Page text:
Threats Against WS-Discovery
WSD is a multicast discovery protocol to locate services on a local area network (LAN). However, due to device vendors’ design flaw in the implementation, when a normal IP address sends a service discovery packet, devices will also respond to the request. If exposed on the Internet, these devices will be possibly exploited for DDoS reflection attacks. In February 2019, security researchers 1 from Baidu published an article 2 about WSD reflection attacks. This is the first report we have read about such attacks. In a post 3 , ZDNet mentioned that WSD reflection attacks were first reported in May, and in August, many organizations began to use this protocol to launch DDoS attacks. According to Akamai, one of its customers in the gaming industry suffered a WSD reflection attack weighing in at 35 Gbps at peak bandwidth.
Around the world, about 910,000 IP addresses (80% (730,000) were video surveillance devices) provided the WSD service and were thus at risk of being exploited to launch DDoS attacks.
Figure 7-7 shows the global distribution of devices with the WS-Discovery service publicly available. We can see that China, Vietnam, Brazil, the USA, and South Korea saw the most devices with this service publicly available.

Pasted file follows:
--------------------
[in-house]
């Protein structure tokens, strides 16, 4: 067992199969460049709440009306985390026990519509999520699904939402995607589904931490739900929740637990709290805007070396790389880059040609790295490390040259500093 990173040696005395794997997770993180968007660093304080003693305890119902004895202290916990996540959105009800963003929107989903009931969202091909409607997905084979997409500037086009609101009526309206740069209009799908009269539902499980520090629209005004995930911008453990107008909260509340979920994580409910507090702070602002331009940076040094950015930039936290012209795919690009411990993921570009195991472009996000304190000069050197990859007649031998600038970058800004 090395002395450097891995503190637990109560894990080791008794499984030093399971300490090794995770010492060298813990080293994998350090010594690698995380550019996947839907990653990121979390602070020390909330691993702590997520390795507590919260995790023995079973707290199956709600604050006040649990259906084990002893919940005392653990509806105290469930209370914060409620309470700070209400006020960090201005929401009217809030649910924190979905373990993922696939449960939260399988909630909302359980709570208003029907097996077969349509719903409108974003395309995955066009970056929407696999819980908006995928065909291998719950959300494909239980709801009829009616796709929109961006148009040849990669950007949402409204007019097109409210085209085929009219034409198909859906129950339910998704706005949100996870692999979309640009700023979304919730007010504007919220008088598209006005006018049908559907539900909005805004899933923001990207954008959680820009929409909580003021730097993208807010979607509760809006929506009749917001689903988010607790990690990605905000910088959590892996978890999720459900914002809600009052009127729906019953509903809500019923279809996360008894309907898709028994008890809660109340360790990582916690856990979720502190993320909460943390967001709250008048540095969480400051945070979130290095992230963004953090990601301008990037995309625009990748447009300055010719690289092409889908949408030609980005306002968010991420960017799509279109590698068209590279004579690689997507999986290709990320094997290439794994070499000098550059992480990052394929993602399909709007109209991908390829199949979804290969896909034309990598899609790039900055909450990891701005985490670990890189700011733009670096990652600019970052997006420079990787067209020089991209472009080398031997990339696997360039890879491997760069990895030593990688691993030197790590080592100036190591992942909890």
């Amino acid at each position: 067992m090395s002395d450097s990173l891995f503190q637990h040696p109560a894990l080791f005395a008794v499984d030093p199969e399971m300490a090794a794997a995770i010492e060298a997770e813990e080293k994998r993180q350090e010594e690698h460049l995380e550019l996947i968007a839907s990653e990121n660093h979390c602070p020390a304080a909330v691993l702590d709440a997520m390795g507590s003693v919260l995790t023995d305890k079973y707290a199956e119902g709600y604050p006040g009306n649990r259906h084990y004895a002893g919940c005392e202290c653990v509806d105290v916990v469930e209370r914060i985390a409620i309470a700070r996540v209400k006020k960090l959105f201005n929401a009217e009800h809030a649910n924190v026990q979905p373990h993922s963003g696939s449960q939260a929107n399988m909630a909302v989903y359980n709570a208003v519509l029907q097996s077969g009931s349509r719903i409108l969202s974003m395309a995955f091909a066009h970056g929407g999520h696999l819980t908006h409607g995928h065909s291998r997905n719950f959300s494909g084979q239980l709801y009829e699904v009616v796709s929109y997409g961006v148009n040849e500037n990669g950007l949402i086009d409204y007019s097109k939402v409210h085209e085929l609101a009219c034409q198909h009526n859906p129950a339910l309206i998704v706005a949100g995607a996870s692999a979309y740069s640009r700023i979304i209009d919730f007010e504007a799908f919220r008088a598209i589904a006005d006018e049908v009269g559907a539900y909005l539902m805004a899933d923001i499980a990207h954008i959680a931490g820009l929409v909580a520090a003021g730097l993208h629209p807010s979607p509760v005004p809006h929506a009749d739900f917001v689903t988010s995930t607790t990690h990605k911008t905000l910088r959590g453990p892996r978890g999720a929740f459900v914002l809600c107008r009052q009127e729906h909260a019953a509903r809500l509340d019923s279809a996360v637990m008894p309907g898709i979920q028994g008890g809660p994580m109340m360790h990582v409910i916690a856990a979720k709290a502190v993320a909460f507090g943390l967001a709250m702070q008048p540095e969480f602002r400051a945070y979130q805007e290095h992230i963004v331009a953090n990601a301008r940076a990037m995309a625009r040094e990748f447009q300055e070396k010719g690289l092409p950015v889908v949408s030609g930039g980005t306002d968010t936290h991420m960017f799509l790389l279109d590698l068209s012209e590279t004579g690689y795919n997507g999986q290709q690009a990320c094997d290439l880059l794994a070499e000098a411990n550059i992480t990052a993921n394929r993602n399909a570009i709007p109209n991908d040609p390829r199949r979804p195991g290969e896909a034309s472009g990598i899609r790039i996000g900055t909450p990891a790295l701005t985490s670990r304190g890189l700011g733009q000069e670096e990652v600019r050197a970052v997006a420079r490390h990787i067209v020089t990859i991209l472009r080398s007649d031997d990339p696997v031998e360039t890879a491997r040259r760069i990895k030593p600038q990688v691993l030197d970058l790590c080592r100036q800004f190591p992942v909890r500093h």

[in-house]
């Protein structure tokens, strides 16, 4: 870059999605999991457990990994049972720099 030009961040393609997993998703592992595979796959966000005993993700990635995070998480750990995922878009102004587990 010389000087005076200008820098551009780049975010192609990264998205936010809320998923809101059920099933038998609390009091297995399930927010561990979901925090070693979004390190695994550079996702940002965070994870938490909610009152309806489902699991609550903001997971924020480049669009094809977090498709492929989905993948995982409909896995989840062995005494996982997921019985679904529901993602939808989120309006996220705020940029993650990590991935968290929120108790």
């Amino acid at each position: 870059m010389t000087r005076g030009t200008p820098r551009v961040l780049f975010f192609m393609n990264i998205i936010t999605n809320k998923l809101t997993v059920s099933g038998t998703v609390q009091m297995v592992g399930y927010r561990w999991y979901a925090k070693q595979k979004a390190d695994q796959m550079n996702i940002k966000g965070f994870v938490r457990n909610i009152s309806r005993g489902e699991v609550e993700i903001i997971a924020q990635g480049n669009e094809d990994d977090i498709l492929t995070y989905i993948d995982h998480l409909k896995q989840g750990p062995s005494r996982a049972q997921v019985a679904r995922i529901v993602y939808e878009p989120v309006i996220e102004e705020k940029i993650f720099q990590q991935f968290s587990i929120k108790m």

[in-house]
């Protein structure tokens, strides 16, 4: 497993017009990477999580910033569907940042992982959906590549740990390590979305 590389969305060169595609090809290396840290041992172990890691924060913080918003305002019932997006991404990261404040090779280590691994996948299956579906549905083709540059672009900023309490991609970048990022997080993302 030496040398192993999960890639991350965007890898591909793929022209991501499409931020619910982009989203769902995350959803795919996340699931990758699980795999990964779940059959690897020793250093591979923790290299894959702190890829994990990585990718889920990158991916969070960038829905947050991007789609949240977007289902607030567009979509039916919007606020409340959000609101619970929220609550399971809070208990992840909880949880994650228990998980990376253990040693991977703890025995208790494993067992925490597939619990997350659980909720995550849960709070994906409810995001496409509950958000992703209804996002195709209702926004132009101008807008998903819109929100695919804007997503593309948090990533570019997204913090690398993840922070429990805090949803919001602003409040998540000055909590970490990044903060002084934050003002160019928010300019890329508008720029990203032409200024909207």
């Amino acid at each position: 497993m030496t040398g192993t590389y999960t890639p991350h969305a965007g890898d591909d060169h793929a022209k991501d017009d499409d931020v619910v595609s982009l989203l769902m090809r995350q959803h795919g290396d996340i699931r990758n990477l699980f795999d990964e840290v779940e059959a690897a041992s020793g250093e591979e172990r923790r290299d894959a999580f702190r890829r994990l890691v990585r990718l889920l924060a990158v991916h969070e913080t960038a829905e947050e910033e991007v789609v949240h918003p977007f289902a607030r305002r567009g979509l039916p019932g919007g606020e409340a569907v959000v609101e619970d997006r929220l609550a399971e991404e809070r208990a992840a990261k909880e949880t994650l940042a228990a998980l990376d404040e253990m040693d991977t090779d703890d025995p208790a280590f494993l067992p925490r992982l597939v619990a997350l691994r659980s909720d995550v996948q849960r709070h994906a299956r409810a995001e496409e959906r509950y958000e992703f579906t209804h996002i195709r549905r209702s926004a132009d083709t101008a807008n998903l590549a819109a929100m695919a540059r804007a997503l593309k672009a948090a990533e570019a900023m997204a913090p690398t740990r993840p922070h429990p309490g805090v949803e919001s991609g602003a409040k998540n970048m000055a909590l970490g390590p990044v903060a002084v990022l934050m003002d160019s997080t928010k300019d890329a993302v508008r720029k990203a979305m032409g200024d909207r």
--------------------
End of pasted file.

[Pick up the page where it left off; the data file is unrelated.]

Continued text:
We analyzed attack events captured by NSFOCUS’s threat hunting system. Here all events about one IP address in one day add up to an attack event. Figure 7-8 shows the daily number of attack events. At a glance, WSD reflection attack incidents fluctuated all the time, but had been on the rise generally since mid-August, especially in September. This indicates that WSD reflection attacks have been gradually adopted as a regular weapon of DDoS attacks, to which all parties concerned, including security vendors, service providers, and telecom operators, should pay due attention.
Figure 7-9 shows the global distribution of WSD reflection attack victims. We observed that up to 24 countries and regions were hit by this kind of attack. China was most targeted by WSD reflection attacks, home to 33% of victim IP addresses, followed by the USA (21%).
To be continued.